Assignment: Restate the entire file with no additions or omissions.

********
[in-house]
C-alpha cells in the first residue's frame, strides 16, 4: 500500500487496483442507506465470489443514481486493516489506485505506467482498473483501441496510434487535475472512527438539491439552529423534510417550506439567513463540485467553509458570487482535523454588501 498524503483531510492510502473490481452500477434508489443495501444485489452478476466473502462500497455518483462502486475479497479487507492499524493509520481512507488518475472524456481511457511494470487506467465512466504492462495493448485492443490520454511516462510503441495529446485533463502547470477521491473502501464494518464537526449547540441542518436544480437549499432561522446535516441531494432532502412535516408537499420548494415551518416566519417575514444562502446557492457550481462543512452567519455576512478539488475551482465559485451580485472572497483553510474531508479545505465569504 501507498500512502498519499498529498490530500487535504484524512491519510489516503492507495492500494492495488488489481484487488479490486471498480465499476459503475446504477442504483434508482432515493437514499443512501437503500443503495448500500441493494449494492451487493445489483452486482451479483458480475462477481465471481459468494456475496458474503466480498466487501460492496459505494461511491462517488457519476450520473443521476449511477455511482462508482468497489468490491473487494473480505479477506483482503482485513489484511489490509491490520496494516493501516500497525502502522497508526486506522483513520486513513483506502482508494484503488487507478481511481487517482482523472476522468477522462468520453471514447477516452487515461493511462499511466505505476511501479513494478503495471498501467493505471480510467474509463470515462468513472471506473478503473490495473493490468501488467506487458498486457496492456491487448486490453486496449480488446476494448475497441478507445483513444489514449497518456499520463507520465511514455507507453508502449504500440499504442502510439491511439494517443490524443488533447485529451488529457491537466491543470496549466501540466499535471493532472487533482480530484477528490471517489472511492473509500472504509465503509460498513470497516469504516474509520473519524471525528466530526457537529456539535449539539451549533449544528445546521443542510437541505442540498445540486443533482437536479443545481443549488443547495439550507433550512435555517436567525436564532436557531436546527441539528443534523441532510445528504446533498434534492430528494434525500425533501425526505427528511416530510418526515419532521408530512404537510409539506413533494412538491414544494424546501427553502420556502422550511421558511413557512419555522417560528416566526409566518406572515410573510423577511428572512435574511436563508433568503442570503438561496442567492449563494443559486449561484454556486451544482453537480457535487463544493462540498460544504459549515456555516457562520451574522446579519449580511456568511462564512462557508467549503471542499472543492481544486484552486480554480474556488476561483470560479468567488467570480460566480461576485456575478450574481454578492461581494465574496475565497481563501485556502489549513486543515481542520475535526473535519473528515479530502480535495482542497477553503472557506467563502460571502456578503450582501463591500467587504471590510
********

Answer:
[in-house]
C-alpha cells in the first residue's frame, strides 16, 4: 500500500487496483442507506465470489443514481486493516489506485505506467482498473483501441496510434487535475472512527438539491439552529423534510417550506439567513463540485467553509458570487482535523454588501 498524503483531510492510502473490481452500477434508489443495501444485489452478476466473502462500497455518483462502486475479497479487507492499524493509520481512507488518475472524456481511457511494470487506467465512466504492462495493448485492443490520454511516462510503441495529446485533463502547470477521491473502501464494518464537526449547540441542518436544480437549499432561522446535516441531494432532502412535516408537499420548494415551518416566519417575514444562502446557492457550481462543512452567519455576512478539488475551482465559485451580485472572497483553510474531508479545505465569504 501507498500512502498519499498529498490530500487535504484524512491519510489516503492507495492500494492495488488489481484487488479490486471498480465499476459503475446504477442504483434508482432515493437514499443512501437503500443503495448500500441493494449494492451487493445489483452486482451479483458480475462477481465471481459468494456475496458474503466480498466487501460492496459505494461511491462517488457519476450520473443521476449511477455511482462508482468497489468490491473487494473480505479477506483482503482485513489484511489490509491490520496494516493501516500497525502502522497508526486506522483513520486513513483506502482508494484503488487507478481511481487517482482523472476522468477522462468520453471514447477516452487515461493511462499511466505505476511501479513494478503495471498501467493505471480510467474509463470515462468513472471506473478503473490495473493490468501488467506487458498486457496492456491487448486490453486496449480488446476494448475497441478507445483513444489514449497518456499520463507520465511514455507507453508502449504500440499504442502510439491511439494517443490524443488533447485529451488529457491537466491543470496549466501540466499535471493532472487533482480530484477528490471517489472511492473509500472504509465503509460498513470497516469504516474509520473519524471525528466530526457537529456539535449539539451549533449544528445546521443542510437541505442540498445540486443533482437536479443545481443549488443547495439550507433550512435555517436567525436564532436557531436546527441539528443534523441532510445528504446533498434534492430528494434525500425533501425526505427528511416530510418526515419532521408530512404537510409539506413533494412538491414544494424546501427553502420556502422550511421558511413557512419555522417560528416566526409566518406572515410573510423577511428572512435574511436563508433568503442570503438561496442567492449563494443559486449561484454556486451544482453537480457535487463544493462540498460544504459549515456555516457562520451574522446579519449580511456568511462564512462557508467549503471542499472543492481544486484552486480554480474556488476561483470560479468567488467570480460566480461576485456575478450574481454578492461581494465574496475565497481563501485556502489549513486543515481542520475535526473535519473528515479530502480535495482542497477553503472557506467563502460571502456578503450582501463591500467587504471590510